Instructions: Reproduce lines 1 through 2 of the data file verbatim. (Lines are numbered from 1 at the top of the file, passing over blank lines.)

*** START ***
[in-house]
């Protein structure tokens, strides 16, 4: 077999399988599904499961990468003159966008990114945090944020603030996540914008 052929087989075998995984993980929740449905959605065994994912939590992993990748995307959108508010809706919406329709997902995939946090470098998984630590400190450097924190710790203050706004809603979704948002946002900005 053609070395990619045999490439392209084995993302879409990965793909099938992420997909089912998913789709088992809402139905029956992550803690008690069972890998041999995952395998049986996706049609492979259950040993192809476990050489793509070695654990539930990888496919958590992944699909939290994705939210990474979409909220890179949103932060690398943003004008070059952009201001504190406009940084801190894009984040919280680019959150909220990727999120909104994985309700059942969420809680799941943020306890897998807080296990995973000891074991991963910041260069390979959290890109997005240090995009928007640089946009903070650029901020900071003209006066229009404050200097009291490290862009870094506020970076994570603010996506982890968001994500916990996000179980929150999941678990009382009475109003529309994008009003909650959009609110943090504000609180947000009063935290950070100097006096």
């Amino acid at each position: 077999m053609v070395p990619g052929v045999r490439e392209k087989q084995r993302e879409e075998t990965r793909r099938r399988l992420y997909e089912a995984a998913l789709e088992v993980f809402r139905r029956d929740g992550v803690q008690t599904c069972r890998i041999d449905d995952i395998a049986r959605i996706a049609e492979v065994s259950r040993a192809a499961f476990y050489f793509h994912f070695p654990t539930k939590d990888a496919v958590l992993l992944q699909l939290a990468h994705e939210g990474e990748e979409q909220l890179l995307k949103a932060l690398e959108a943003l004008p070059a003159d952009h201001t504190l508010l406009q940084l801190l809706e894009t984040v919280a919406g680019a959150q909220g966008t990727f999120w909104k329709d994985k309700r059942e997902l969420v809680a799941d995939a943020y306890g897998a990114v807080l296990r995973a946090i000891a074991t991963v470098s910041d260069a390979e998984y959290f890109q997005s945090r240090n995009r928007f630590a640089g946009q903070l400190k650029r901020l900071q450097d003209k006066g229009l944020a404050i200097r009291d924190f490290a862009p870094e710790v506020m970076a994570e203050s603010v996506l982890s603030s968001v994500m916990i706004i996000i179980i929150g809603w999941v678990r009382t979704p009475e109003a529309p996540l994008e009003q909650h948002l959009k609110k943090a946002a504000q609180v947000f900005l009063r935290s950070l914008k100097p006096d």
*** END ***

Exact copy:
[in-house]
């Protein structure tokens, strides 16, 4: 077999399988599904499961990468003159966008990114945090944020603030996540914008 052929087989075998995984993980929740449905959605065994994912939590992993990748995307959108508010809706919406329709997902995939946090470098998984630590400190450097924190710790203050706004809603979704948002946002900005 053609070395990619045999490439392209084995993302879409990965793909099938992420997909089912998913789709088992809402139905029956992550803690008690069972890998041999995952395998049986996706049609492979259950040993192809476990050489793509070695654990539930990888496919958590992944699909939290994705939210990474979409909220890179949103932060690398943003004008070059952009201001504190406009940084801190894009984040919280680019959150909220990727999120909104994985309700059942969420809680799941943020306890897998807080296990995973000891074991991963910041260069390979959290890109997005240090995009928007640089946009903070650029901020900071003209006066229009404050200097009291490290862009870094506020970076994570603010996506982890968001994500916990996000179980929150999941678990009382009475109003529309994008009003909650959009609110943090504000609180947000009063935290950070100097006096």